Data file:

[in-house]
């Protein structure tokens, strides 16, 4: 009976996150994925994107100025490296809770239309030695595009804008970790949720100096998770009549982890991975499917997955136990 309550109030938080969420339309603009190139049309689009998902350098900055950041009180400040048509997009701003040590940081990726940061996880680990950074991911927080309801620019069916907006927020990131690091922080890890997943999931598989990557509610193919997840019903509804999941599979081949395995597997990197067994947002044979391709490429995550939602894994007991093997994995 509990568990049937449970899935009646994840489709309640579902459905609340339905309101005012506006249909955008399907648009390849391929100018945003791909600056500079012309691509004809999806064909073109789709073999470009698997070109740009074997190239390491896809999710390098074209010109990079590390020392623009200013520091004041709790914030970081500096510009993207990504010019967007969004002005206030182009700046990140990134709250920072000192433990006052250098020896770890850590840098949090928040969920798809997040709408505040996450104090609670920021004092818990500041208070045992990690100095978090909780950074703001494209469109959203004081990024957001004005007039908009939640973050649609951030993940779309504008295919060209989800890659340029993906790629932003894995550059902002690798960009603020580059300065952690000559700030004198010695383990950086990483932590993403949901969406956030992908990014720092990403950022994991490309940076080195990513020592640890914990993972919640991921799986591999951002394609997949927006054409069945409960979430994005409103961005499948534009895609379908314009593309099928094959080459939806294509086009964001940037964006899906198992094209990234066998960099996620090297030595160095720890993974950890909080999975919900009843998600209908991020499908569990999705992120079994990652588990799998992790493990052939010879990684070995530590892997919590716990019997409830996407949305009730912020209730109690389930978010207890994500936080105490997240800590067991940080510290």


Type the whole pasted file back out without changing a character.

[in-house]
């Protein structure tokens, strides 16, 4: 009976996150994925994107100025490296809770239309030695595009804008970790949720100096998770009549982890991975499917997955136990 309550109030938080969420339309603009190139049309689009998902350098900055950041009180400040048509997009701003040590940081990726940061996880680990950074991911927080309801620019069916907006927020990131690091922080890890997943999931598989990557509610193919997840019903509804999941599979081949395995597997990197067994947002044979391709490429995550939602894994007991093997994995 509990568990049937449970899935009646994840489709309640579902459905609340339905309101005012506006249909955008399907648009390849391929100018945003791909600056500079012309691509004809999806064909073109789709073999470009698997070109740009074997190239390491896809999710390098074209010109990079590390020392623009200013520091004041709790914030970081500096510009993207990504010019967007969004002005206030182009700046990140990134709250920072000192433990006052250098020896770890850590840098949090928040969920798809997040709408505040996450104090609670920021004092818990500041208070045992990690100095978090909780950074703001494209469109959203004081990024957001004005007039908009939640973050649609951030993940779309504008295919060209989800890659340029993906790629932003894995550059902002690798960009603020580059300065952690000559700030004198010695383990950086990483932590993403949901969406956030992908990014720092990403950022994991490309940076080195990513020592640890914990993972919640991921799986591999951002394609997949927006054409069945409960979430994005409103961005499948534009895609379908314009593309099928094959080459939806294509086009964001940037964006899906198992094209990234066998960099996620090297030595160095720890993974950890909080999975919900009843998600209908991020499908569990999705992120079994990652588990799998992790493990052939010879990684070995530590892997919590716990019997409830996407949305009730912020209730109690389930978010207890994500936080105490997240800590067991940080510290």